Django Custom Model Manager

In this article we are going to discuss Django Custom Model Manager & Django Default Model Manager. So, What is a manager?

A Manager is a bridge through which database queries talk with Django models. In other words, it is actually an interface which interacts with application and database. There is at least one Manager that exists for every model in a Django application named objects. It is the default manager of every model that retrieves data from the database.

In this article we will discuss about creating Custom Model Managers & why should we use them.

Benefits of using Managers

Writing clean, efficient, maintainable code and following the DRY (Don’t Repeat Yourself) software architecture principle is industry demands. The django model managers keeps the querying in a centralized place in our django application. We can call those queries where we need them instead of writing them in each View. So, the benefits of using Django Managers are:             

  1. Clean code.
  2. Efficient code.
  3. Maintainable code.
  4. Writing common query code for the model which are reusable.
  5. Following DRY (Don’t Repeat Yourself) principle.

Firstly, we will create a model

class Person(models.Model):
      GENDER = (
        ('M', 'Male'),
        ('F', 'Female'),
    )

    first_name = models.CharField(max_length=30)
    last_name = models.CharField(max_length=30)
    email = models.EmailField(unique = True,null=True)
    gender = models.CharField(max_length=1, choices= GENDER,default='N/A')

    #will add our manager here


    class Meta:
        verbose_name_plural = 'All Persons'

    @property
    def full_name(self):
        return f'{self.first_name} {self.last_name}'

    def __str__(self):
        return f'{self.first_name} {self.last_name}'

After running migrations let’s create some objects in the admin panel.

Objects of Django Model
Objects of Person model

Here, we have 6 person objects. The query operations will be like these…

>>> from first_app.models import Person
>>>
>>> Person.objects.all()
<QuerySet [<Person: Inayra Mutahharah>, <Person: Zaira Anaya>, <Person: Zahra Ibnat>, <Person: Jon Doe>, <Person: Yeasir Arafat>, <Person: Arafat Yeasir>]>
>>>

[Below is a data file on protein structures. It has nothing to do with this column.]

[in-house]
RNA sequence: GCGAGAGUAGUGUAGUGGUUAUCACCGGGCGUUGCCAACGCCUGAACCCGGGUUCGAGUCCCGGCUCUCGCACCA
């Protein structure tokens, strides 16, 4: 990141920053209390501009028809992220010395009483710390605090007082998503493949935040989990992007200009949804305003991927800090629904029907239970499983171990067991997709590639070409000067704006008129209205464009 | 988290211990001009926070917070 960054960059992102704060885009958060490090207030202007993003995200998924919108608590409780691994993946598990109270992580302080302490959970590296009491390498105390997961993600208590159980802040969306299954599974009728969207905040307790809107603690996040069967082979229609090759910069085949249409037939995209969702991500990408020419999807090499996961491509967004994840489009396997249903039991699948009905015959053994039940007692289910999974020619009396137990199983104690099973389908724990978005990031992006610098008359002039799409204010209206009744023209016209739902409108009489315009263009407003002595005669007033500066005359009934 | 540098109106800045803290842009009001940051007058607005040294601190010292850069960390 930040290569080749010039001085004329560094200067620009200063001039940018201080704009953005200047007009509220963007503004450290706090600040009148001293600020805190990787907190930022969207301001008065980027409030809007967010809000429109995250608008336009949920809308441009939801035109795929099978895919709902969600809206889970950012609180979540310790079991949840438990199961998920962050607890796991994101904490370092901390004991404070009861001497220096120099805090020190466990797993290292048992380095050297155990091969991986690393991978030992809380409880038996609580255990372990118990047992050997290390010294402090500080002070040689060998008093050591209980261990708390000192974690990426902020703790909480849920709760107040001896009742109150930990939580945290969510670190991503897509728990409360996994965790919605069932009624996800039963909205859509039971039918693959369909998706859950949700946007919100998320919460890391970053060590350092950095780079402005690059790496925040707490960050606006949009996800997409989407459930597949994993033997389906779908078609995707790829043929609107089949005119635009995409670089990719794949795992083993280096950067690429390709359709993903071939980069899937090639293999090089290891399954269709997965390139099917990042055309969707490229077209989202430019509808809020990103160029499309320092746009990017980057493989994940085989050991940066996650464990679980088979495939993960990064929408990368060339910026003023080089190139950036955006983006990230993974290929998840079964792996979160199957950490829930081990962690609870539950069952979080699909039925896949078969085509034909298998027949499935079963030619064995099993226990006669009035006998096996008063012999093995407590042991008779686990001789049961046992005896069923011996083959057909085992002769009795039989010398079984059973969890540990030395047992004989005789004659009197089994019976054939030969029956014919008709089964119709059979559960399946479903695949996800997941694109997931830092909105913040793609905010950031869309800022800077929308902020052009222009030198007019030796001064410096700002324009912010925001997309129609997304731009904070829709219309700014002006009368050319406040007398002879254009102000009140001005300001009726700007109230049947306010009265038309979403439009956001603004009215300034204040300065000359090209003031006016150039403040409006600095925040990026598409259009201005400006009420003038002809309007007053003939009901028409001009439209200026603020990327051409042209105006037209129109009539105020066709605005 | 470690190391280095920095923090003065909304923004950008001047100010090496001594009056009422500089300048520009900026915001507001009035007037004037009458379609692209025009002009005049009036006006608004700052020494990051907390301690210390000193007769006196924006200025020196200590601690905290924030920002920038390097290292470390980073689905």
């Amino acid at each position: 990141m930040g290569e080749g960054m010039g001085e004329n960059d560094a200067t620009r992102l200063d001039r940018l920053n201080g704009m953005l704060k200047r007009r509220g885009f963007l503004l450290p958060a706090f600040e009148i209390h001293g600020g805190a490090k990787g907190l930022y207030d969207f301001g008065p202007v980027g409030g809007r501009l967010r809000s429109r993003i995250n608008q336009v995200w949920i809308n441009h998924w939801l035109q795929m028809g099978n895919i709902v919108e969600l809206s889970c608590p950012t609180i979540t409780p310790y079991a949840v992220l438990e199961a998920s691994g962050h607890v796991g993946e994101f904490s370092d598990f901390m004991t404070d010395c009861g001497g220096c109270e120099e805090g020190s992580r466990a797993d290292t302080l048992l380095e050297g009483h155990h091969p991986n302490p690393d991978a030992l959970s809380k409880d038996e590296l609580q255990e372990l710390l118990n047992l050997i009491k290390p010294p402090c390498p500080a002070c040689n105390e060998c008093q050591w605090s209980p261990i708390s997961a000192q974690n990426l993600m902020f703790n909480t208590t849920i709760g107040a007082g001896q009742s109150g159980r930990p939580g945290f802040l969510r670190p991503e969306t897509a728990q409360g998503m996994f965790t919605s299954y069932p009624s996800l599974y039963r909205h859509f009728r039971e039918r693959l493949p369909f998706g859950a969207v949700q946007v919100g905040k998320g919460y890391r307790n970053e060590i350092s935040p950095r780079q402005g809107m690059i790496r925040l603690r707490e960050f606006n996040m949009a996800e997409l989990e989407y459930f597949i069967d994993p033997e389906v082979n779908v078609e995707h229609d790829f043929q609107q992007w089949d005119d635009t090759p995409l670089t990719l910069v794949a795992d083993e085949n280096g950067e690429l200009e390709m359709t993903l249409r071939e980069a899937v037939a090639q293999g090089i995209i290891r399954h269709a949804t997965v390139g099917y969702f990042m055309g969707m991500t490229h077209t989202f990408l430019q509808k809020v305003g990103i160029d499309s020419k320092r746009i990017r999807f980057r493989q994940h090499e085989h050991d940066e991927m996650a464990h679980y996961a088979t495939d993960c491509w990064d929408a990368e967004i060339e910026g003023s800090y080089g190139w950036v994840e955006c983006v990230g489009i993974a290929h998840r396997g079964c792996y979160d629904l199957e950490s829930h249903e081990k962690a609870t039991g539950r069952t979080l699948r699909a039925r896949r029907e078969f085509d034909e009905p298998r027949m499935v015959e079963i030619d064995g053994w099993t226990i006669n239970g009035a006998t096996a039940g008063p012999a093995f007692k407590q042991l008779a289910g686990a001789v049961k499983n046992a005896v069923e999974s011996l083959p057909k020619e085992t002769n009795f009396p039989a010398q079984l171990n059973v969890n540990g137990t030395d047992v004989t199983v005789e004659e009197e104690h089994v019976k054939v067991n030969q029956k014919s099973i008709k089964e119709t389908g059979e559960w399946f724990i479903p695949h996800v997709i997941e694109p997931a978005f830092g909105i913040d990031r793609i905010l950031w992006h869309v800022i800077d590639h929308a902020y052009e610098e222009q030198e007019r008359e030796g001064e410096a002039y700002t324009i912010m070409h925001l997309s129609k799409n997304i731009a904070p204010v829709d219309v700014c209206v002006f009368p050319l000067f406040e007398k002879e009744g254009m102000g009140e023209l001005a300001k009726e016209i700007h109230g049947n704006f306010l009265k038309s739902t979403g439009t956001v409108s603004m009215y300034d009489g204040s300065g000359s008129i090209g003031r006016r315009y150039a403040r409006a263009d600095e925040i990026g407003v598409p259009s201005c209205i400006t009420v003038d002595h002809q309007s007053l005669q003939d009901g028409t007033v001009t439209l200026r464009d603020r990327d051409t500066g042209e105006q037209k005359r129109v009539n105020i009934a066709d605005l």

>>> Person.objects.filter(gender = 'F')
<QuerySet [<Person: Inayra Mutahharah>, <Person: Zaira Anaya>, <Person: Zahra Ibnat>]>
>>>
>>> Person.objects.filter(gender = 'M').count()
3

Here, ‘objects’ is the name of our default manager which is capable of doing all basic QuerySets, then why would we need a custom model manager? If need these queries in different views we will have to write these long lines of codes everywhere & if we want to change some thing we will have to change everywhere. This tough and monotonous task can be simplified using Django Mangers. Let’s create custom managers for doing these…

Custom Model Managers

We will inherit the properties of models.Manager.

class PersonManager(models.Manager):
    def male_persons(self):
        return self.filter(gender='M')
      
    def female_persons(self):
        return self.filter(gender='F')

    def total_persons(self):
        return self.all().count()

Now we will add this manger as our Person model’s manager. To do this we will have to add this line of code in our Person model.

#will add our manager here
objects = PersonManager()

We are ready to query with our manager.

>>> from first_app.models import Person
>>> males = Person.objects.male_persons()
>>> males
<QuerySet [<Person: Jon Doe>, <Person: Yeasir Arafat>, <Person: Arafat Yeasir>]>
>>> females = Person.objects.female_persons()
>>> females
<QuerySet [<Person: Inayra Mutahharah>, <Person: Zaira Anaya>, <Person: Zahra Ibnat>]>

We can change the default manger name with whatever we want. Let’s name it ‘persons’.

#will add our manager here
persons = PersonManager()
>>> from first_app.models import Person
>>> Person.persons.all()
<QuerySet [<Person: Inayra Mutahharah>, <Person: Zaira Anaya>, <Person: Zahra Ibnat>, <Person: Jon Doe>, <Person: Yeasir Arafat>, <Person: Arafat Yeasir>]>
>>>
>>> Person.persons.all().count()
6
+ posts

Author | Python-Django Developer

+ posts

Full-stack Developer (Python | Django | React | React-Native | Angular | Vue)